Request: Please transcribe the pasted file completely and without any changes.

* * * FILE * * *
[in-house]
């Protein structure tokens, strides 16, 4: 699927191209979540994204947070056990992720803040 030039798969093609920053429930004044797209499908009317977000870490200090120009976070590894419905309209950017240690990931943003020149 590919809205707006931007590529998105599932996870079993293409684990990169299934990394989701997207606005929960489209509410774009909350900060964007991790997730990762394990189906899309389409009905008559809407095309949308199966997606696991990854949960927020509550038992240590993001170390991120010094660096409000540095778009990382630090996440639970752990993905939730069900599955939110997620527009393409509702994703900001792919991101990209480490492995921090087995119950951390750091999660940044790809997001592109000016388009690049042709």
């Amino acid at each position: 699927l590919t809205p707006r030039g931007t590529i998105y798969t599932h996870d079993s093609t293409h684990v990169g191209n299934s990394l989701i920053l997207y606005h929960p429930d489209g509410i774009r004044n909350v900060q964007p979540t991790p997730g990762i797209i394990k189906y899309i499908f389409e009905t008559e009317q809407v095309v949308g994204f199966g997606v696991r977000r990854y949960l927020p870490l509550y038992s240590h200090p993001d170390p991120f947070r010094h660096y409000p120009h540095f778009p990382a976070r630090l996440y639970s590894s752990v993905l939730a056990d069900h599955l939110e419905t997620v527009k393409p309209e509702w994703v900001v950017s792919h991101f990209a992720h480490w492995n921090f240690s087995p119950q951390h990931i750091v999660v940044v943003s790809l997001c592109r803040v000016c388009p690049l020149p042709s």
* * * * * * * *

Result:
[in-house]
């Protein structure tokens, strides 16, 4: 699927191209979540994204947070056990992720803040 030039798969093609920053429930004044797209499908009317977000870490200090120009976070590894419905309209950017240690990931943003020149 590919809205707006931007590529998105599932996870079993293409684990990169299934990394989701997207606005929960489209509410774009909350900060964007991790997730990762394990189906899309389409009905008559809407095309949308199966997606696991990854949960927020509550038992240590993001170390991120010094660096409000540095778009990382630090996440639970752990993905939730069900599955939110997620527009393409509702994703900001792919991101990209480490492995921090087995119950951390750091999660940044790809997001592109000016388009690049042709």
């Amino acid at each position: 699927l590919t809205p707006r030039g931007t590529i998105y798969t599932h996870d079993s093609t293409h684990v990169g191209n299934s990394l989701i920053l997207y606005h929960p429930d489209g509410i774009r004044n909350v900060q964007p979540t991790p997730g990762i797209i394990k189906y899309i499908f389409e009905t008559e009317q809407v095309v949308g994204f199966g997606v696991r977000r990854y949960l927020p870490l509550y038992s240590h200090p993001d170390p991120f947070r010094h660096y409000p120009h540095f778009p990382a976070r630090l996440y639970s590894s752990v993905l939730a056990d069900h599955l939110e419905t997620v527009k393409p309209e509702w994703v900001v950017s792919h991101f990209a992720h480490w492995n921090f240690s087995p119950q951390h990931i750091v999660v940044v943003s790809l997001c592109r803040v000016c388009p690049l020149p042709s």